Merkel sends delegation to Washington.
A German delegation of intelligence officials is in Washington for talks at the White House on Wednesday following claims that the US monitored Chancellor Angela Merkel’s mobile phone, the BBC reports.The chancellor’s foreign policy adviser and Germany’s intelligence co-ordinator will hold talks at the White House.
The head of US intelligence has defended the monitoring of foreign leaders as a key goal of operations. The US is facing growing anger over reports it spied on its allies abroad.
It has also been reported that the National Security Agency (NSA) monitored French diplomats in Washington and at the UN, and that it conducted surveillance on millions of French and Spanish telephone calls, among other operations against US allies. However, NSA director Gen Keith Alexander said “the assertions… that NSA collected tens of millions of phone calls are completely false”.
German media have reported that the US bugged German Chancellor Angela Merkel’s phone for more than a decade – and that the surveillance only ended a few months ago.
Germany’s delegation includes Christoph Heusgen, Mrs Merkel’s foreign policy adviser, and Guenter Heiss, the secret service co-ordinator, NSA spokeswoman Caitlin Hayden said. US National Security Adviser Susan Rice, Director of National Intelligence James Clapper and Lisa Monaco, assistant to the president for homeland security and counterterrorism, are also expected to take part. Ms Hayden said the meeting was part of the agreement reached between President Barack Obama and Chancellor Merkel last week to deepen US-German cooperation on intelligence matters.
German MEP Elmar Brok said a line must be drawn on who is a legitimate target for the spies, Euronews reports. “Never spy on your friends. Everything to do with spying in the classical sense, be it in embassies, be it against political leaders, politicians, whomsoever, everything must be agreed together. When it comes to listening to normal citizens, this should not be accepted anymore under a general agreement,” he said.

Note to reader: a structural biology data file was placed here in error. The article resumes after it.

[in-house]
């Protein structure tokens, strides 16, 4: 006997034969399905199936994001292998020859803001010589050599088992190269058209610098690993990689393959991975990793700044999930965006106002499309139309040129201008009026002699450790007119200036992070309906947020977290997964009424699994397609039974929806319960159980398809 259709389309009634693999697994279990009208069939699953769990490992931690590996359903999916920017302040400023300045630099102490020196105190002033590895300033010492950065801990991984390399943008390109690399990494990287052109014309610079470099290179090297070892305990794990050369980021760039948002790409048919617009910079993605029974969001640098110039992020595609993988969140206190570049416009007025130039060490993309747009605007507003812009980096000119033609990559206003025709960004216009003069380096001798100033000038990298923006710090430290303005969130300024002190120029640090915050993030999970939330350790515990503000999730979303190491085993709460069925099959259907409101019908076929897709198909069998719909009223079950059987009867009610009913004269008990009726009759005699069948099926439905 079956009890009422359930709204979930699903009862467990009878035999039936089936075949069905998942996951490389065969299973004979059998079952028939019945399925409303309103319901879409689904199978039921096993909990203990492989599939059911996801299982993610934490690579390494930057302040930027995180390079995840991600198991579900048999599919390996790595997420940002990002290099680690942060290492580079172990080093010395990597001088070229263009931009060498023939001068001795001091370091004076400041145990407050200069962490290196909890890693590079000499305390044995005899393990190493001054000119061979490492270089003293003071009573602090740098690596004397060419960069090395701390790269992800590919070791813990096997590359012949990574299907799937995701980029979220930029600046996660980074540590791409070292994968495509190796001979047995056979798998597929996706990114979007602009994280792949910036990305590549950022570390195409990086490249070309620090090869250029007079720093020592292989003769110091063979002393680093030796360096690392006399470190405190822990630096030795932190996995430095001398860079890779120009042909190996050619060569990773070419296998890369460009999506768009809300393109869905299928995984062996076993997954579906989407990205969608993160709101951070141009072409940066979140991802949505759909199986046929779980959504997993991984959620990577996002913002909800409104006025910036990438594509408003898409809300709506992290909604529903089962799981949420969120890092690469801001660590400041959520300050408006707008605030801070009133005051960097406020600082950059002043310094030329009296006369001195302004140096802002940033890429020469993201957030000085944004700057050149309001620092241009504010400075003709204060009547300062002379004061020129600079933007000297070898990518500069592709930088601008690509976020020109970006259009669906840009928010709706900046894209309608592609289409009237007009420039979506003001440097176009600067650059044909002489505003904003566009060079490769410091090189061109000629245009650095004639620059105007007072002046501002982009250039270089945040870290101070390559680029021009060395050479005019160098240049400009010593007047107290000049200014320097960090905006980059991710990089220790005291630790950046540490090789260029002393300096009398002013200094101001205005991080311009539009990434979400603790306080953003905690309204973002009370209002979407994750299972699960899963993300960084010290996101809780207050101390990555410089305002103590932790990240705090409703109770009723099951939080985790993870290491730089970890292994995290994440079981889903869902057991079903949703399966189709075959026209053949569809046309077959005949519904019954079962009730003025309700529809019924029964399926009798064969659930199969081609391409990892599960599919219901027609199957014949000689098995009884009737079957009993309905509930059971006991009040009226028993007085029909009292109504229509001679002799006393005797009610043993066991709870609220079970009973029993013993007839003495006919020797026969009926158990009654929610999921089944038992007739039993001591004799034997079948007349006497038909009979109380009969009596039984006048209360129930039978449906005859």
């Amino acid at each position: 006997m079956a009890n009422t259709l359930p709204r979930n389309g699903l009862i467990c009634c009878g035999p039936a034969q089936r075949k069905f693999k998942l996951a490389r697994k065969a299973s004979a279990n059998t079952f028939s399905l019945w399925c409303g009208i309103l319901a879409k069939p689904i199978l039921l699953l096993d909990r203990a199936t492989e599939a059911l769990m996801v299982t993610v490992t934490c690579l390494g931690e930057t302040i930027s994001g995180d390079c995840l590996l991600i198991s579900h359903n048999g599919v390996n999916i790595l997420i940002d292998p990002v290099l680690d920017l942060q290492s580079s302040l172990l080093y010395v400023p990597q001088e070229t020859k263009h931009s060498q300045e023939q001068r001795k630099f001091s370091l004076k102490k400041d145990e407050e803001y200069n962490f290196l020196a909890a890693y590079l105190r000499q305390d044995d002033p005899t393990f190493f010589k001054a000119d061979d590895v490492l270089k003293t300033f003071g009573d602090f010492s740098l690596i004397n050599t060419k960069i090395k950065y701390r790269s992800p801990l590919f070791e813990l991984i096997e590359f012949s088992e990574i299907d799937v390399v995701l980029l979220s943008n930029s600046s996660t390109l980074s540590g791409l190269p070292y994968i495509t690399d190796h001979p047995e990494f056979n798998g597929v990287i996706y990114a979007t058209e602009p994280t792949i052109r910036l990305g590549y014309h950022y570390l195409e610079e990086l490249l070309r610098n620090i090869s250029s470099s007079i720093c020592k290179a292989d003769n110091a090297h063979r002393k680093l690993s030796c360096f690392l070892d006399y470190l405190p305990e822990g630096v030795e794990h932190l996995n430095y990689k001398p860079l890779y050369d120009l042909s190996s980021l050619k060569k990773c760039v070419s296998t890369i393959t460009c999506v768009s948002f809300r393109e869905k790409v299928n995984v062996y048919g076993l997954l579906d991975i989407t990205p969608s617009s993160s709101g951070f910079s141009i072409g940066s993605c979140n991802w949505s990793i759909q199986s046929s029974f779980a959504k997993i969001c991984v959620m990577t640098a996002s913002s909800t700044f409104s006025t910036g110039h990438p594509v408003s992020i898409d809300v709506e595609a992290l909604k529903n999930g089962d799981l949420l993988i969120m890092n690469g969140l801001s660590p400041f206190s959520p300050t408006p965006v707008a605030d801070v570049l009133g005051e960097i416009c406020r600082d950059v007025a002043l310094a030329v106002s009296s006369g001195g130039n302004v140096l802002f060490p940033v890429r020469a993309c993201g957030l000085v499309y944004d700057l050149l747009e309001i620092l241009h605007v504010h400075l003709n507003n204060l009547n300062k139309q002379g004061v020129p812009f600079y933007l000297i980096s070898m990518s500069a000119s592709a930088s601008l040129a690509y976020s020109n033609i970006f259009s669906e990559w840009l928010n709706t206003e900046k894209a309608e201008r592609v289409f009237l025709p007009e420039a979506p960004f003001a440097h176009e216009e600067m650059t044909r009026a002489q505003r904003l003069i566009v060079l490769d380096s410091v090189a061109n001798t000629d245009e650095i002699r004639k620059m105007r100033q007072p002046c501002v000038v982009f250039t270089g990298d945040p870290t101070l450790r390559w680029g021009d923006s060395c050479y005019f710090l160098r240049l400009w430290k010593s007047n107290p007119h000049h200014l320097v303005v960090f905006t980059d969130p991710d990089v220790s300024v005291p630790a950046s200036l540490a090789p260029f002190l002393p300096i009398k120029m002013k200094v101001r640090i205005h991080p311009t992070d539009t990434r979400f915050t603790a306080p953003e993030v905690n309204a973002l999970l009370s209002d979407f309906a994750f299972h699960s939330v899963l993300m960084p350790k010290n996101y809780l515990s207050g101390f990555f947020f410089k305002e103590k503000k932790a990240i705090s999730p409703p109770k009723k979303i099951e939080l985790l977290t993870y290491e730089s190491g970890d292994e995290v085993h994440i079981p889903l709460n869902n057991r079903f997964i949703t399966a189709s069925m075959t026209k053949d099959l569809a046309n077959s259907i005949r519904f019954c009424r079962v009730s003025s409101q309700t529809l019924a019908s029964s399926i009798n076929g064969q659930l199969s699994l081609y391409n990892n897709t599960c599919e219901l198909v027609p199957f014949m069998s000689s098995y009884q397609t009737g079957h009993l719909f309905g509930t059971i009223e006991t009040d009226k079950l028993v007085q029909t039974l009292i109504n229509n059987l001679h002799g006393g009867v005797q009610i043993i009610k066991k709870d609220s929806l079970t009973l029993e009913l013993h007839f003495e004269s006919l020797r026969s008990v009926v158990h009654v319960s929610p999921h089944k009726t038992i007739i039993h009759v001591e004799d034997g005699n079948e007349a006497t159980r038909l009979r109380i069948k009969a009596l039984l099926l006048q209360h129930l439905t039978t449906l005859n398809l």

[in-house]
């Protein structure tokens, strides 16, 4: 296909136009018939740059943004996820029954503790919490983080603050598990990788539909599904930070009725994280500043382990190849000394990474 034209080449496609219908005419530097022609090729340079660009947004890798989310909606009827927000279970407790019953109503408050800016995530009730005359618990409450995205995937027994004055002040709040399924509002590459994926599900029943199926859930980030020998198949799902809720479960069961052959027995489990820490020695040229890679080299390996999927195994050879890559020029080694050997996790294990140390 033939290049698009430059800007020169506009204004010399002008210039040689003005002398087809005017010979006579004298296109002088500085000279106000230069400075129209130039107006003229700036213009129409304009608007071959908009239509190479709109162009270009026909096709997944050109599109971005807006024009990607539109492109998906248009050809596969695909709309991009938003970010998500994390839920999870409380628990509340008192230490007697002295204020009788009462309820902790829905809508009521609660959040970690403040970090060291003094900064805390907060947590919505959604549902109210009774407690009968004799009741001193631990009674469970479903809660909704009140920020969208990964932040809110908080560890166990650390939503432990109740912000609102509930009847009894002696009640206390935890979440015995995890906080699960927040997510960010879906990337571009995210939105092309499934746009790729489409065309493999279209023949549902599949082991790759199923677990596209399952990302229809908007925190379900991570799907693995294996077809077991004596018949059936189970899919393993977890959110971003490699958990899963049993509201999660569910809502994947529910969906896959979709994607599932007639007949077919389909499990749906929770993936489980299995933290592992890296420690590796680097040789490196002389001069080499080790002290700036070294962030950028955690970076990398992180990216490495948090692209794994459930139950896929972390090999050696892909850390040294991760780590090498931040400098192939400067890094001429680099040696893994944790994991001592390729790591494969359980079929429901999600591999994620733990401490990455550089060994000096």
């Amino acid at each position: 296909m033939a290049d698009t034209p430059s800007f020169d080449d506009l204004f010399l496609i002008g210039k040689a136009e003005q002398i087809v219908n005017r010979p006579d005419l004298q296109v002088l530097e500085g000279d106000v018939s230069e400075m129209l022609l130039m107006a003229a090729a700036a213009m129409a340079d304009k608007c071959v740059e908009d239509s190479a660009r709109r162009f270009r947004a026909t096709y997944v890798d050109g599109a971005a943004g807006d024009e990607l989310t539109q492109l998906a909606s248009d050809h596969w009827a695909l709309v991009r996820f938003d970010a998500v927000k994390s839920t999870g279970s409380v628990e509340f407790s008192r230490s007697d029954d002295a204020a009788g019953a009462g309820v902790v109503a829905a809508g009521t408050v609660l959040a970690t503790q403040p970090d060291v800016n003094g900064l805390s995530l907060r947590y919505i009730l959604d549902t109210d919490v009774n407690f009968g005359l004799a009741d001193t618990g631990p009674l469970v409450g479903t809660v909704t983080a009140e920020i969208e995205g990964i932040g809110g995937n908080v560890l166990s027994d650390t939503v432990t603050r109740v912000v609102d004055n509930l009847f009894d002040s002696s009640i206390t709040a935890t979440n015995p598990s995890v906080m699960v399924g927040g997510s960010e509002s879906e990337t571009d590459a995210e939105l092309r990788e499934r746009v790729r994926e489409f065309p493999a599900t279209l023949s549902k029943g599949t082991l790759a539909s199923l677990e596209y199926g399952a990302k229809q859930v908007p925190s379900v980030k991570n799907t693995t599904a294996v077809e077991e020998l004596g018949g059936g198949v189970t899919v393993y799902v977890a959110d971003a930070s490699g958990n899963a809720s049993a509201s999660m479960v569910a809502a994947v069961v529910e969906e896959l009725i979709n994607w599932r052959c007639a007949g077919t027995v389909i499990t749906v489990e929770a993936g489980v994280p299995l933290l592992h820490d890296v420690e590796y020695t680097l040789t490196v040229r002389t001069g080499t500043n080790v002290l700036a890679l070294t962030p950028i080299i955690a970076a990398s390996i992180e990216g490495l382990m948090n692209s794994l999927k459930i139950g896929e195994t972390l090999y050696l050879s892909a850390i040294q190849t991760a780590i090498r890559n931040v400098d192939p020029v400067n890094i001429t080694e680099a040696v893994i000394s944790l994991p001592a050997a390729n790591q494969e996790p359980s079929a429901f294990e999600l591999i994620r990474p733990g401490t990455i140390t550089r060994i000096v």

US President Barack Obama has “recently ordered” the National Security Agency to stop tapping the UN headquarters in New York amid the review of electronic surveillance programs, Russia Today reports.
The meeting comes just hours after Mr Clapper and Gen Alexander testified before the intelligence panel of the House of Representatives on Tuesday. Gen Alexander said much of the data cited by non-US news outlets was actually collected by European intelligence services and later shared with the NSA. Meanwhile, Mr Clapper told lawmakers that discerning foreign leaders’ intentions was “a basic tenet of what we collect and analyse”. He said that foreign allies spy on US officials and intelligence agencies as a matter of routine. Mr Clapper said the torrent of disclosures about American surveillance had been extremely damaging and that he anticipated more. But he said there was no other country that had the magnitude of oversight that the US had, and that any mistakes that had been made were human or technical. If anyone was expecting apologies or embarrassment from the leaders of America’s intelligence community, they were in for a disappointment.
The intelligence pair were not given a tough time by the committee but that sentiment is turning within Congress toward tightening up the reach of American intelligence agencies.
Meanwhile, the spokesman for Russian President Vladimir Putin has denied that Moscow used free USB memory sticks and mobile phone charging cables to spy on delegates attending the G20 Summit in St Petersburg last September.